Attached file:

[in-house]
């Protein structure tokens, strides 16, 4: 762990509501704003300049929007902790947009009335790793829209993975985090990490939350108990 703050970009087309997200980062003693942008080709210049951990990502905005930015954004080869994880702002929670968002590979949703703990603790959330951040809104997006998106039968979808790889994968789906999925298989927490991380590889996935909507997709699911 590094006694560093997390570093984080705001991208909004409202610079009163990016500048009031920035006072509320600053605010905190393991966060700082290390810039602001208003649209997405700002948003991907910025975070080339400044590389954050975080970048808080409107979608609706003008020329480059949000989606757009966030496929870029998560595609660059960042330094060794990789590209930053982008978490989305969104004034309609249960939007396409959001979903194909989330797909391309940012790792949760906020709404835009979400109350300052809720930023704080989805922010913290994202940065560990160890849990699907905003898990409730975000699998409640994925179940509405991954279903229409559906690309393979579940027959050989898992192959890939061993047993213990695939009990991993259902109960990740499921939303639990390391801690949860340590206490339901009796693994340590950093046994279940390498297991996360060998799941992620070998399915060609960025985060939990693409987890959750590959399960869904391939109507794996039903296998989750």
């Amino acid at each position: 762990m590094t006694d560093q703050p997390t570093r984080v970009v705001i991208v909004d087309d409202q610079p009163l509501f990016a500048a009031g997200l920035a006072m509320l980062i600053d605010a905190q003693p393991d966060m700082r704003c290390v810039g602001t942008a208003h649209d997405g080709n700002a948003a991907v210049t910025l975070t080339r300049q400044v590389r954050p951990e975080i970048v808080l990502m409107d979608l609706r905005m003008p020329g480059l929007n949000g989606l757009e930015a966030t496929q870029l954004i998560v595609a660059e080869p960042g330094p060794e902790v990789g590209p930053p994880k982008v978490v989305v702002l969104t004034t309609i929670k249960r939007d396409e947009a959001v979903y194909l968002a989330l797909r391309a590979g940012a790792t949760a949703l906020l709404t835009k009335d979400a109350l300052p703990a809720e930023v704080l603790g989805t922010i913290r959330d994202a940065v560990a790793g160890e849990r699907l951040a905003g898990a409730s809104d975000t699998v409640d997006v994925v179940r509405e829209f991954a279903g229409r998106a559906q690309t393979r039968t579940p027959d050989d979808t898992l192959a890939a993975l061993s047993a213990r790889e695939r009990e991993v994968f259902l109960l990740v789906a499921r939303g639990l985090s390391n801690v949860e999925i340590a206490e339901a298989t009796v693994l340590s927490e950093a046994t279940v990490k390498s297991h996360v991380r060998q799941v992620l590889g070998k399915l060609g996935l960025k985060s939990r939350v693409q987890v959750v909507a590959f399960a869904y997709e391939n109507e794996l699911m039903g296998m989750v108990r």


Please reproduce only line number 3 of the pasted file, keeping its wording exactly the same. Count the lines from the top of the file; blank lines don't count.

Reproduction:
């Amino acid at each position: 762990m590094t006694d560093q703050p997390t570093r984080v970009v705001i991208v909004d087309d409202q610079p009163l509501f990016a500048a009031g997200l920035a006072m509320l980062i600053d605010a905190q003693p393991d966060m700082r704003c290390v810039g602001t942008a208003h649209d997405g080709n700002a948003a991907v210049t910025l975070t080339r300049q400044v590389r954050p951990e975080i970048v808080l990502m409107d979608l609706r905005m003008p020329g480059l929007n949000g989606l757009e930015a966030t496929q870029l954004i998560v595609a660059e080869p960042g330094p060794e902790v990789g590209p930053p994880k982008v978490v989305v702002l969104t004034t309609i929670k249960r939007d396409e947009a959001v979903y194909l968002a989330l797909r391309a590979g940012a790792t949760a949703l906020l709404t835009k009335d979400a109350l300052p703990a809720e930023v704080l603790g989805t922010i913290r959330d994202a940065v560990a790793g160890e849990r699907l951040a905003g898990a409730s809104d975000t699998v409640d997006v994925v179940r509405e829209f991954a279903g229409r998106a559906q690309t393979r039968t579940p027959d050989d979808t898992l192959a890939a993975l061993s047993a213990r790889e695939r009990e991993v994968f259902l109960l990740v789906a499921r939303g639990l985090s390391n801690v949860e999925i340590a206490e339901a298989t009796v693994l340590s927490e950093a046994t279940v990490k390498s297991h996360v991380r060998q799941v992620l590889g070998k399915l060609g996935l960025k985060s939990r939350v693409q987890v959750v909507a590959f399960a869904y997709e391939n109507e794996l699911m039903g296998m989750v108990r």